It is a common mistake in period dramas, especially noticeable in those set within living memory, to dress every character in the archetypal fashions of that era. Life On Mars for example, set in the early 70s, ensured that absolutely every male character sported massively wide shirtcollars, fuzzy sidies or flappy flares. Ditto Ashes To Ashes, where every female character looked like they should have been supplying vocals for The Human League. But real people aren’t like that. We stick with what we like, and wear what we’re used to. Only the young and the vapid actually dress according the diktats of the fashionistas of the age. The rest of us drag our (platform / flat / spiky) heels until wear ‘n’ tear or peer pressure behove us to trade in the old and comfortable for the new and on-trend.
So it was for me in the mid 90s, when the jovial bartender at London’s Comedy Store remarked that my sports jacket with rolled up sleeves was indeed, so 80s. Mortified that I had evidently failed to read the government pamphlet issued to all households on December the 31st 1989 that the Miami Vice look was ‘right out’, I sheepishly rolled down my sleeves, binned my espadrilles, and started shopping for acid t-shirts.
As in fashion, so in television. Tedious Top 100 list retrospectives tend to assume that if you were of a certain age at a certain time, you had to be into whatever was the most popular show going. It is for example, heresy to say you just didn’t like Monty Python or Fawlty Towers (unless you’re my mum - she's always hated 'em), and for my generation the same went for The Young Ones. But being as we were a one TV-household at the time, the chances of my asserting a tentative viewing preference over those of the parents were minimal. Not for me the rebellious 'I Want To Watch It And You Can’t Stop Me' histrionics of many an adolescent drama. Sensing the obvious disapproval of the family elders for the rabid antics of the goggling Rik Mayall and his chums, I don’t think I ever got further than accidentally leaving the TV on BBC2 for a couple of seconds into the announcers “And now…” link before it got switched over to The Nine O’Clock News.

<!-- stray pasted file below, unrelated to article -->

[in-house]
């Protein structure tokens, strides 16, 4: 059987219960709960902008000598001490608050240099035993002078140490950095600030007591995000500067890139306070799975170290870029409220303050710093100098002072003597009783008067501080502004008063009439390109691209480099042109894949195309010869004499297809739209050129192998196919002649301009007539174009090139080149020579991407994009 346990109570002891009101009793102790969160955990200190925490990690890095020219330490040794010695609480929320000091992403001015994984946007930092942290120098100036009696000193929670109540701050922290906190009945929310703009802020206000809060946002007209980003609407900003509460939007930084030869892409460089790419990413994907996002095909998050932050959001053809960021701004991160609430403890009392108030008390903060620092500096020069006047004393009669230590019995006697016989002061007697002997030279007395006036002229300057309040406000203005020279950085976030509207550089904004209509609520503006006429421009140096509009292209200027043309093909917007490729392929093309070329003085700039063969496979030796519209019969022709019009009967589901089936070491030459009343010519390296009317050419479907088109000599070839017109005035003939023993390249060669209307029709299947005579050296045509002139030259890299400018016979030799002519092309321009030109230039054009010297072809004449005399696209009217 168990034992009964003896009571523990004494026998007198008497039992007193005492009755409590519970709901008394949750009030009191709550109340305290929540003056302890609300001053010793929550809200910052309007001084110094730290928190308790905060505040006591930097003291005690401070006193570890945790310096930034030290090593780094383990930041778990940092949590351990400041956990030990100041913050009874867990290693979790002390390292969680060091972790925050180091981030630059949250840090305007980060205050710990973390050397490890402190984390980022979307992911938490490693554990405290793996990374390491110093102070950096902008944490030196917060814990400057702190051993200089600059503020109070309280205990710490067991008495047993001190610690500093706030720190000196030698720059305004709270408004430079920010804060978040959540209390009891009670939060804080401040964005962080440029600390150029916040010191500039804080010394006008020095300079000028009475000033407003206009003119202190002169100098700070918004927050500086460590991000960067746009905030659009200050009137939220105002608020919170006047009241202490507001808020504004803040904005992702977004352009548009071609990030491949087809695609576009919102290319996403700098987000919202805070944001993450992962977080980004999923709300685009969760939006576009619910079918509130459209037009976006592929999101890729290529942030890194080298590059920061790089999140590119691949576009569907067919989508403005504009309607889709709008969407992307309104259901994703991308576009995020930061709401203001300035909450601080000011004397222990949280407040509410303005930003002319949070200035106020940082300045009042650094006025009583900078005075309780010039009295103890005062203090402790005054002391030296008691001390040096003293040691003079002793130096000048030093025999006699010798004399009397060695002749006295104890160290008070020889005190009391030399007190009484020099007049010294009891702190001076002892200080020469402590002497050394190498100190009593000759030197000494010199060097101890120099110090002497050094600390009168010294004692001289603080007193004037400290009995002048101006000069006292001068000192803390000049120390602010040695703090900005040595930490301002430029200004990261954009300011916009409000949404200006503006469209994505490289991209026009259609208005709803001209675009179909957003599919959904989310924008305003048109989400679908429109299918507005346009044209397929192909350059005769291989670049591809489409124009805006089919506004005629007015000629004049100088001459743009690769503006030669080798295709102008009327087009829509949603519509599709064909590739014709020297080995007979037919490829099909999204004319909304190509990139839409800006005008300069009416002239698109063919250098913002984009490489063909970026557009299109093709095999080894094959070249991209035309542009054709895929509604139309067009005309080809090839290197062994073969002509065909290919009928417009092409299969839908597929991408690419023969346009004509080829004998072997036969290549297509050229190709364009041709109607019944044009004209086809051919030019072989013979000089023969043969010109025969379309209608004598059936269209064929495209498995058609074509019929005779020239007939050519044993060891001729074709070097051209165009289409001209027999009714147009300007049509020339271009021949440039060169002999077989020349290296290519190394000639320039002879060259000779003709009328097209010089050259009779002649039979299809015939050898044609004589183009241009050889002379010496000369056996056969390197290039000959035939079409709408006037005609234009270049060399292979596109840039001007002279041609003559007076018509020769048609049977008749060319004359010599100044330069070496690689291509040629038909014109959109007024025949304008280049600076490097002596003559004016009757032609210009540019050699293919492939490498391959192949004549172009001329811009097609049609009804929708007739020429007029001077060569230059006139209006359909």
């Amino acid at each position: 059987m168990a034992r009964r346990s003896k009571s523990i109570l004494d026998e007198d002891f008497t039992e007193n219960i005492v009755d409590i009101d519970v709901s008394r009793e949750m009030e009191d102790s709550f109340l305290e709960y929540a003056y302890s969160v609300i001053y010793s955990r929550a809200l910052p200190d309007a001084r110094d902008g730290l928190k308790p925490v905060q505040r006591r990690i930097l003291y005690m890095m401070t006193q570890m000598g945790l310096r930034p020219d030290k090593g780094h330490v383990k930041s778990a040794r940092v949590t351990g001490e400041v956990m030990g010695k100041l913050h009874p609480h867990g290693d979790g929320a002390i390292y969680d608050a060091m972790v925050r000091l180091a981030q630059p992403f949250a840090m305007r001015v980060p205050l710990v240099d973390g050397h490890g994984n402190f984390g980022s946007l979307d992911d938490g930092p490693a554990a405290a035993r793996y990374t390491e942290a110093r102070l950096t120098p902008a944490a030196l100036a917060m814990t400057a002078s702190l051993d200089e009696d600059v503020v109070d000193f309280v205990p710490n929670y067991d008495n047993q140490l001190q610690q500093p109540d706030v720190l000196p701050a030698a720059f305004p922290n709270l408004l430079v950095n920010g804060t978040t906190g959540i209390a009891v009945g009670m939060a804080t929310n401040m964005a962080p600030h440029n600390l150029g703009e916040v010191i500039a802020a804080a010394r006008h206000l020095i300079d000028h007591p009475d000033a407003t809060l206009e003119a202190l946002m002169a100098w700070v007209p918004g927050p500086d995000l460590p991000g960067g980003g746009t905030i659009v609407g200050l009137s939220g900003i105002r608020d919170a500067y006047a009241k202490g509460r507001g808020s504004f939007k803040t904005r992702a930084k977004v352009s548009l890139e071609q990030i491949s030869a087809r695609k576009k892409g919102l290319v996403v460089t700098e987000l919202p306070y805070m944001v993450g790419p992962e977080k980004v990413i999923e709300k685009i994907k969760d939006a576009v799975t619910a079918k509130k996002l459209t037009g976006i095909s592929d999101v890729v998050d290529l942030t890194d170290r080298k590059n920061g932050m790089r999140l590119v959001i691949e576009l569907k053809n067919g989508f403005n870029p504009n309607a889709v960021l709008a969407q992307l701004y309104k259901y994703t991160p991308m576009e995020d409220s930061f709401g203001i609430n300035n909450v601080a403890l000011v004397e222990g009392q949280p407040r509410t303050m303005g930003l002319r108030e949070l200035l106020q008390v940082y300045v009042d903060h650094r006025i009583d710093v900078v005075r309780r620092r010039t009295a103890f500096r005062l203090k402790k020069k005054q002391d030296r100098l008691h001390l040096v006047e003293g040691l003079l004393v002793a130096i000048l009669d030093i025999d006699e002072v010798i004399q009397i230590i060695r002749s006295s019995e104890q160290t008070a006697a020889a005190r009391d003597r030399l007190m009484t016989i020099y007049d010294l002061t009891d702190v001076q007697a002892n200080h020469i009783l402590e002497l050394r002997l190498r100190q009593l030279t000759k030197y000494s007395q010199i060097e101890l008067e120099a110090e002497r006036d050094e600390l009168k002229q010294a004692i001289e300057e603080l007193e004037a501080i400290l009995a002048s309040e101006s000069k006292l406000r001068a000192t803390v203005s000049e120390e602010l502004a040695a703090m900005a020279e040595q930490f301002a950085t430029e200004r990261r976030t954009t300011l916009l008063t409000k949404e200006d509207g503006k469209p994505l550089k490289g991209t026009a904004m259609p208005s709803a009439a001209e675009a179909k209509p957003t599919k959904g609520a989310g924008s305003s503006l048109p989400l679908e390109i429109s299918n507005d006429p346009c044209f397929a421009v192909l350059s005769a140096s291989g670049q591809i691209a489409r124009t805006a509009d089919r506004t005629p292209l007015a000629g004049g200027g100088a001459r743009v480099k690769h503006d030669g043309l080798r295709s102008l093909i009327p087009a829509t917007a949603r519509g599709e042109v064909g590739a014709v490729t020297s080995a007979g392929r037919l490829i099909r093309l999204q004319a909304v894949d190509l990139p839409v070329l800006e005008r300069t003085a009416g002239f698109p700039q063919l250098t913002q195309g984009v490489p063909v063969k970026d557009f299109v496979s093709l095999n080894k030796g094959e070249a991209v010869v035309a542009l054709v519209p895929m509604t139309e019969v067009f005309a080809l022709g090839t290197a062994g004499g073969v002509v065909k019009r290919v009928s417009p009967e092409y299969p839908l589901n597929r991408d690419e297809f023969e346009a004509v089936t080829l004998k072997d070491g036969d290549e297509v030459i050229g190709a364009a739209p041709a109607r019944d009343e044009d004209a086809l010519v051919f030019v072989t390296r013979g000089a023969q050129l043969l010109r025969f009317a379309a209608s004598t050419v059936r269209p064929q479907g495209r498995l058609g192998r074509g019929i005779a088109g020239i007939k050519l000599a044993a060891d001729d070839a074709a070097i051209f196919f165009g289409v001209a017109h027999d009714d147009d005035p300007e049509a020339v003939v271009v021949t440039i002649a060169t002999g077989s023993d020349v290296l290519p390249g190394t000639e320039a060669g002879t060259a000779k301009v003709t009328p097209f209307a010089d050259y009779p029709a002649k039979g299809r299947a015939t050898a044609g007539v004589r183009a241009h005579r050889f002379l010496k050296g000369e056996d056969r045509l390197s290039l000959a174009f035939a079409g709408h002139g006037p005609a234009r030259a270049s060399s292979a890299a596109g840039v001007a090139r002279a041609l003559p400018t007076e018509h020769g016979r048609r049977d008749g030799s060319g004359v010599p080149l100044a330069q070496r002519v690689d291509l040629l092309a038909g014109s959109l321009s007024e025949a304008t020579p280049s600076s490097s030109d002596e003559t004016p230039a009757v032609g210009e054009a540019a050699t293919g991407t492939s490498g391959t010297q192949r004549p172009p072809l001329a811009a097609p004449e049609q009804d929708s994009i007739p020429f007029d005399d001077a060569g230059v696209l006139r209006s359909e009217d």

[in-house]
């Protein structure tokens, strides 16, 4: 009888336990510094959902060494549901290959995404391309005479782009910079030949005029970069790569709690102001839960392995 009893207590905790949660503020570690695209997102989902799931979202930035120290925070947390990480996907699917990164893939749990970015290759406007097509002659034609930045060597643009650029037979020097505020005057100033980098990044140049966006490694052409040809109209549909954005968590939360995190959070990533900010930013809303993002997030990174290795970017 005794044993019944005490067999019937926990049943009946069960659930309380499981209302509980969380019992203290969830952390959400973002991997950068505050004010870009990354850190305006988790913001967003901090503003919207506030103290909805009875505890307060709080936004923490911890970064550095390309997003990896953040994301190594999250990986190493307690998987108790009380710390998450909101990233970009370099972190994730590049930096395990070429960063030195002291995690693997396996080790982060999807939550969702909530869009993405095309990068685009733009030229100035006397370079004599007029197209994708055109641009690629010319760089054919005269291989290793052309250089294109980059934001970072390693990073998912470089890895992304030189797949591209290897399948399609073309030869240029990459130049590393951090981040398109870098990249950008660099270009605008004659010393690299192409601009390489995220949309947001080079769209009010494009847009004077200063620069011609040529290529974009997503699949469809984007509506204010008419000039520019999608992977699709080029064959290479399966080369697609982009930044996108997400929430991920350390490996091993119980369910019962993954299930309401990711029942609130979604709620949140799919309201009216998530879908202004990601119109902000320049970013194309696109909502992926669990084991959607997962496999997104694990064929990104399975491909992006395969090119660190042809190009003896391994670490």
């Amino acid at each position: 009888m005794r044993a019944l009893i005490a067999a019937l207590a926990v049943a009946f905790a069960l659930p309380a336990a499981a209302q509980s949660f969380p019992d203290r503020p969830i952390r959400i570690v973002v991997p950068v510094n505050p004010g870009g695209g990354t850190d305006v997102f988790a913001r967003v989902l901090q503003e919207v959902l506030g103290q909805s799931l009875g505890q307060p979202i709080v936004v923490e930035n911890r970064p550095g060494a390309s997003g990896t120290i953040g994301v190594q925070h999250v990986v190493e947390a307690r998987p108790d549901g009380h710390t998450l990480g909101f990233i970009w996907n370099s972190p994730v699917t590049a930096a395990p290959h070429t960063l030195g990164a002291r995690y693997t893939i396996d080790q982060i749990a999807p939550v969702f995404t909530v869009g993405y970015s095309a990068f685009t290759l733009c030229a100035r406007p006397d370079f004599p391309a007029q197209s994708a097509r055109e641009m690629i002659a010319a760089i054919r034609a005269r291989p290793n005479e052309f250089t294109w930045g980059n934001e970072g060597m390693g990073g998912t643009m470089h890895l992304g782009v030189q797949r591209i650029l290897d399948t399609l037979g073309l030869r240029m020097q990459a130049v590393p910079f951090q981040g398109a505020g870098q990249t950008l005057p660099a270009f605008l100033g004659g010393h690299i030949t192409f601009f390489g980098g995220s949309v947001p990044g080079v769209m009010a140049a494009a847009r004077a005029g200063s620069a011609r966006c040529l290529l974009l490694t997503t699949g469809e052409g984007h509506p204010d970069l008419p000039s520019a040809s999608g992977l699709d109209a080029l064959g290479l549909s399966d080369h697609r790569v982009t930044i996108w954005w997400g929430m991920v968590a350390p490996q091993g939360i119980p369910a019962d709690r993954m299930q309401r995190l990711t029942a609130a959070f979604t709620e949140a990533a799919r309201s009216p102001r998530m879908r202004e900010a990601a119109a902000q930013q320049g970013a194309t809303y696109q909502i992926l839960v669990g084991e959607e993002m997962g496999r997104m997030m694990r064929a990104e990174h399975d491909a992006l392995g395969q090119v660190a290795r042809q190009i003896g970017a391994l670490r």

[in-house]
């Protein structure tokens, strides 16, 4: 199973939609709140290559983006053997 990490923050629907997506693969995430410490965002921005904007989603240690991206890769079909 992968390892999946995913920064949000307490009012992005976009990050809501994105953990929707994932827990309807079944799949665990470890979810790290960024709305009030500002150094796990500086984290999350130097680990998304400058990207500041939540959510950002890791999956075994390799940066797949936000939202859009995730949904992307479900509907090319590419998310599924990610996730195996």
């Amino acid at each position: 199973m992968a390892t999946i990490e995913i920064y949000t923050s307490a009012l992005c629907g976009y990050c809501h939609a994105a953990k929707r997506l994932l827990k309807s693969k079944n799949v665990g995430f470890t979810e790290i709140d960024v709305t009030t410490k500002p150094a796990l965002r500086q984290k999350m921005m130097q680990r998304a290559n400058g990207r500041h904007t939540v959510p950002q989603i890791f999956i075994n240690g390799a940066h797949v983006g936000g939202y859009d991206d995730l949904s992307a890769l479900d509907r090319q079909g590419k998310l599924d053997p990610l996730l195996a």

So I had literally no idea what the rest of the kids at school were talking about the next day, though I surmised from their enthusiastic re-enactments that it had something to do with beating up a long-haired hippy quite a lot. Interestingly, the same went for Top Of The Pops. It was slightly disapproved of in our house, so I never really made an effort to watch it. Consequently I had no idea who any of the pop bands in the 80s were, let alone looked like. Teenage discos were a puzzle to me – I had no mental image of who any the bands being played were, with the obvious exception of Boy George, I think. To this day, I can’t tell Depeche Mode, Tears For Fears and Spandau Ballet apart.
I know, tragic isn’t it? I’m thinking of writing one of those awful ‘childhood suffering’ autobiographies about the hardships of growing up not being able to differentiate between Martin Kemp and… whoever was in those other bands. I’ve just looked them up on Google – the names and faces mean absolutely nothing to me.
Of course all that changed with the twin advents of the family's new portable telly and my Greatest Hits Of 1988 double cassette album, but that’s a story for another time.
We don’t all slavishly follow the Number One trends of our time. Some of us do of course – we call them The Majority and are happy to leave them to their weekly diet of Downton Abbey / Strictly / Mastercock like cheap Victory Gin while we nonconformists cheerfully snipe from the sidelines and pretend not to feel left out.
On the other hand, I do like Christmas Comedy Cash-In books. You know what they are – sort of annuals for adults, usually based around whichever comedy series was popular on TV 18 months previously. The book's then released to squeeze the last drop of funny from comic performers who have already struggled to eke out 90 minutes’ worth of on-stage material (honed over 10 years on the club circuit) into a couple of 8-episode series on BBC2. The last proponents of this were, I think, That Mitchell and Webb Look and then The Mighty Boosh a couple of years ago, but there’s only so many of Noel Fielding’s spastic finger paintings that you can pad a Christmas annual with before the punter starts to feel ripped off and slightly hallucinatory.